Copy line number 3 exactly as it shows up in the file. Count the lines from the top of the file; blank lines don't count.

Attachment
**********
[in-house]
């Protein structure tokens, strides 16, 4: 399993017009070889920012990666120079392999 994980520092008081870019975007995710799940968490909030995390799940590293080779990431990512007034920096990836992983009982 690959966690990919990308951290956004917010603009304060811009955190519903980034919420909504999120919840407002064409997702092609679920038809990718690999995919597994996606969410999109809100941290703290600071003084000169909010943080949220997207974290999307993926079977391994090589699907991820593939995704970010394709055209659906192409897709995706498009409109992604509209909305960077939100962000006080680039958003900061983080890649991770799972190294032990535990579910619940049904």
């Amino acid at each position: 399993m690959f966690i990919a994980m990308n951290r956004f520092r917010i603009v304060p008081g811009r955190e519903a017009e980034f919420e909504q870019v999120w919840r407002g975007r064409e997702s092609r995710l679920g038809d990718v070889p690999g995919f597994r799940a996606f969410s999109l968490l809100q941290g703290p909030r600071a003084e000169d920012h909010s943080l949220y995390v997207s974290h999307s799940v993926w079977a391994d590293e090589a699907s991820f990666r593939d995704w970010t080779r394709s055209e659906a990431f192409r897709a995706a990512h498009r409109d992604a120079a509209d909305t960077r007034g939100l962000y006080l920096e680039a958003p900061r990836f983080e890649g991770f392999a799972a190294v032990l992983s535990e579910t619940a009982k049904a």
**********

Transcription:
């Amino acid at each position: 399993m690959f966690i990919a994980m990308n951290r956004f520092r917010i603009v304060p008081g811009r955190e519903a017009e980034f919420e909504q870019v999120w919840r407002g975007r064409e997702s092609r995710l679920g038809d990718v070889p690999g995919f597994r799940a996606f969410s999109l968490l809100q941290g703290p909030r600071a003084e000169d920012h909010s943080l949220y995390v997207s974290h999307s799940v993926w079977a391994d590293e090589a699907s991820f990666r593939d995704w970010t080779r394709s055209e659906a990431f192409r897709a995706a990512h498009r409109d992604a120079a509209d909305t960077r007034g939100l962000y006080l920096e680039a958003p900061r990836f983080e890649g991770f392999a799972a190294v032990l992983s535990e579910t619940a009982k049904a």